Jennifer Mancuso, Vice President of HR at North Highland, recently attended HALO Consulting’s “HR and the New Normal” panel discussion. Here, she shares her key observations from the event.
The pandemic has certainly uprooted processes and ways of working across organizations. But it’s the HR function that has arguably been impacted the most. Companies can no longer ignore the needs of their workforce. After all, it’s the people that make the business.
Taking our people more seriously calls for reflection and action. It’s time we thought about their experience, ways of working and culture, and how they can benefit from a better working environment. With this in mind, I wanted to share my five key takeaways from a recent virtual roundtable event that I had the honor of speaking at.
- A call for change
One of my fellow panelists, Inspirant Group’s CEO, Meg Newhouse, shared a phrase that instantly struck me: “We are living an Employee Revolution”. A call to see the employee as the customer. This change forces us to view their experience in a new light—not by a one-size-fits-all model, but one tailored to the unique needs of the workforce.
- Creating the community gravitas
When we come together, whether for fun or for meaningful interaction and collaboration, we build a more vibrant community. People are yearning for that human connection, regardless of the work setup. So, creating that gravitas around people and community is a must.
Those fluid lines of community extend to making employees aware of what’s going on throughout the organization. Consistent communication is crucial and, I would add, so is considering more than one communication method. Regular check-ins—in a range of formats—act as a way to gauge how employees are doing, and helps you make any necessary adjustments along the way.
- The culture morph
Panelist Dr. Tenia Davis, Chief Talent and Administrative Services Officer at HBR Consulting, presented another powerful notion: challenging HR to be the stewards of change. She spoke about connecting new employees to the culture thread by building programs that drive a sense of community (with wellness programs and unique ways of working fit for each business).
Focus on programs that can help revitalize you culture. Consider refreshing your employee value propositions or building energy around teamwork by welcoming employees back to in-person collaboration when appropriate.
Of course, this calls for companies to find their ideal hybrid model. Dr. Davis shared a few options to consider, from hoteling desks to schedules and monthly “lunch and learns”. The important thing here is to seek feedback from your people on what’s working or not working and adapt as you go.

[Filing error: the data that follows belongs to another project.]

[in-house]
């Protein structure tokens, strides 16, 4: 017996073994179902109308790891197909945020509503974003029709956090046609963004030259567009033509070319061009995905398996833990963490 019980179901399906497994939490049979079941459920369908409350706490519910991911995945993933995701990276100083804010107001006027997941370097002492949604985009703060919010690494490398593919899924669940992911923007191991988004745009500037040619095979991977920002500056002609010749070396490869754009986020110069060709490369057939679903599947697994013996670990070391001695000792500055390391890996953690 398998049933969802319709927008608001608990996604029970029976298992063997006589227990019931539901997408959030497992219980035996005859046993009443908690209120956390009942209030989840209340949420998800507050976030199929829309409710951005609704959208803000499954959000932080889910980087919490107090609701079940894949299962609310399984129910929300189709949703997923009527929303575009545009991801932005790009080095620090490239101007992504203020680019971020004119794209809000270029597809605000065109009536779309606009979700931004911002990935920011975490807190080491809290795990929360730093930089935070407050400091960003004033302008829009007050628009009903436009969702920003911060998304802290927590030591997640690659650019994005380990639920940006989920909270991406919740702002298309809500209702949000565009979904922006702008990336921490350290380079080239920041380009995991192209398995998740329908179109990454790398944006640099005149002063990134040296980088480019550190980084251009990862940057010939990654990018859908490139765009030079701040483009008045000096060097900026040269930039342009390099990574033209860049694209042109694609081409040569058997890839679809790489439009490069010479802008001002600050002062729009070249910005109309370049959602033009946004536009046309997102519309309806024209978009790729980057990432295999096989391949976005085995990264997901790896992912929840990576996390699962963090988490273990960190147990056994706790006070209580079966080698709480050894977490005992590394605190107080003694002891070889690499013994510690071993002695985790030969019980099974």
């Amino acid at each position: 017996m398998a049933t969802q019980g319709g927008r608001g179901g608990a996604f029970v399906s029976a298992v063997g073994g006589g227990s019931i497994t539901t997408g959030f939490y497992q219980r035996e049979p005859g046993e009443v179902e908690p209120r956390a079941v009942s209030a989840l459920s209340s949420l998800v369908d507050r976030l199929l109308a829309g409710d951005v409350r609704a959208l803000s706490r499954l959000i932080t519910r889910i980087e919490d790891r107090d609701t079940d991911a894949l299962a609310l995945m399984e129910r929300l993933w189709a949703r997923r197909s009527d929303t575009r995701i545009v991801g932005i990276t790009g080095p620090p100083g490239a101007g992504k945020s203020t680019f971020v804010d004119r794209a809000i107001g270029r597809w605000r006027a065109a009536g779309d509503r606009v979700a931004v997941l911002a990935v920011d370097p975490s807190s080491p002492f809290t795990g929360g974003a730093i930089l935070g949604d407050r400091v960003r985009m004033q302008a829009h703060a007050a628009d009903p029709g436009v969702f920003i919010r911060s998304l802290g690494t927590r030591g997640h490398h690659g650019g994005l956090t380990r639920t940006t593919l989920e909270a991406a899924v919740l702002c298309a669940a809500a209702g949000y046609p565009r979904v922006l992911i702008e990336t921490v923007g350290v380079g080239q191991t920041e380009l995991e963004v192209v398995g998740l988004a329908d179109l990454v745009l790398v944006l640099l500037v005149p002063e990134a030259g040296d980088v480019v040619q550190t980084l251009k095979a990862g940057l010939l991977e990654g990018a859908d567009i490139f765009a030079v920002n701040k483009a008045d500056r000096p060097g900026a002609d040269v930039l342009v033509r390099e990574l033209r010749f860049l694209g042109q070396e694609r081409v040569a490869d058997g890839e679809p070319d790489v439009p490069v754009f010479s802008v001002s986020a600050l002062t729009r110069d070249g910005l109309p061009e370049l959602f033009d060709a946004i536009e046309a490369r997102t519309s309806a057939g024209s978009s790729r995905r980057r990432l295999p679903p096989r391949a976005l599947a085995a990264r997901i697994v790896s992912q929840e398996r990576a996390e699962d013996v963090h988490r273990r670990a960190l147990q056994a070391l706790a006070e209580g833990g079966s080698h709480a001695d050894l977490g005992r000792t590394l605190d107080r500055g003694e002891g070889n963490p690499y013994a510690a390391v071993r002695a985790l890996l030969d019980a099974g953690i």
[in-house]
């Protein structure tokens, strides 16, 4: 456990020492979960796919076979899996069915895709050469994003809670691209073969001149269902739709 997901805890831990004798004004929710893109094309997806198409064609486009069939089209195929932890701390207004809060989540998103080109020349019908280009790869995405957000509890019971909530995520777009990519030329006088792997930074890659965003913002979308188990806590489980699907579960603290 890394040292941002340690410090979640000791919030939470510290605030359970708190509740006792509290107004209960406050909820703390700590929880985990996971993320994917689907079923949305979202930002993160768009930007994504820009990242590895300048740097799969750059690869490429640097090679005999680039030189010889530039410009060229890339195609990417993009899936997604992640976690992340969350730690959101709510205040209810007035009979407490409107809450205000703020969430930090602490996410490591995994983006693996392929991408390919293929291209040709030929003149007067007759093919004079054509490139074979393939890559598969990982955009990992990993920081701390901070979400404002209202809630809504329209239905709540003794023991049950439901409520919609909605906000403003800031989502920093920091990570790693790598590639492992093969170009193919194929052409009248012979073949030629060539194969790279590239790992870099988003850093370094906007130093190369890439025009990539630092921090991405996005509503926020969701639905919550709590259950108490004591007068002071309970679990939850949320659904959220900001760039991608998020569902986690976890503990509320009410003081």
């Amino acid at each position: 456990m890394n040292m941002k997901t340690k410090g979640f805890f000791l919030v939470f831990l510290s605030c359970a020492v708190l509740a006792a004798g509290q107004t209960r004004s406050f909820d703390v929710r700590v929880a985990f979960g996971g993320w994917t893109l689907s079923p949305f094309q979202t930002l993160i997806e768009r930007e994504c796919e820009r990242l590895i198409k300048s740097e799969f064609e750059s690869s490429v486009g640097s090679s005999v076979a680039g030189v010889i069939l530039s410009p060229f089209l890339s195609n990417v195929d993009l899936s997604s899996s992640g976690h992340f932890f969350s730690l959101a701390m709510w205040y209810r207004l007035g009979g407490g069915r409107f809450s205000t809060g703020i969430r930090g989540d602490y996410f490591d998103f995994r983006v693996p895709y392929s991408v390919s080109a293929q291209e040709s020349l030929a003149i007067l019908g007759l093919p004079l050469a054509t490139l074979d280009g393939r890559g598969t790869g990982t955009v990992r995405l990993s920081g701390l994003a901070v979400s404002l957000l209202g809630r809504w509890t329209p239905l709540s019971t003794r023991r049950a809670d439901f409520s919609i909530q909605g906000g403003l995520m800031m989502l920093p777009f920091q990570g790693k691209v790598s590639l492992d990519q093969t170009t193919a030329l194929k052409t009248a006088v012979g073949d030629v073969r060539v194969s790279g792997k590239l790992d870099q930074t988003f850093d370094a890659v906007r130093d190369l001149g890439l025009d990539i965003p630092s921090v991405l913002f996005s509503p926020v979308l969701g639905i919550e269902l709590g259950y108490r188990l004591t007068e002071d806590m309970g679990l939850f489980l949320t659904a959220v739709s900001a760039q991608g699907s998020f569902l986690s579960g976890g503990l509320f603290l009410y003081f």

- Leading with empathy and walking the walk
Meg raised a great point when she said that leaders set the tone for the organization. She shared a great book for reference—Daniel Goleman’s Emotional Intelligence—explaining the importance of leaders demonstrating those markers when interacting with the workforce.
Playfully, she referred to the leader claiming self-awareness and taking care of their shop so that they could be there for the team. And she’s right: retaining employees requires insight. HR teams need to get to the heart of why people are staying or leaving. Is it a commitment to future growth? A culture disparity perhaps?
Through a series of informal coffee chats and sit-down stay interviews, we found that career pathing was crucial to employee retention. So, we put more investment into learning and development, and refined our employee value proposition so that people stay connected to the DNA of our firm.
Having top-down support is another key element. Our CEO takes part in fireside chats with employees, demonstrating the level of commitment that our leadership has in listening to and acting on their needs.
- Diversity and equity
Being unflinchingly intentional on including people with a range of differences—be that in terms of race, sex, ability, lifestyle, age, or background—is a no-brainer. And if there’s a disparity, ask yourself who you didn’t consider and why? What can we do to support them?
Operating through an enterprise business agility program is another way to trigger involvement, ensuring everyone gets an opportunity to participate with access to an executive.
The panel’s moderator, Maureen Greene, called for leaders to help minorities level up and be intentional on how we want to evolve our people. Meg further challenged the audience to practice self-awareness when looking at any inherent biases. This prompts the need to have a strong leadership development initiative that sets the tone and prioritizes diversity.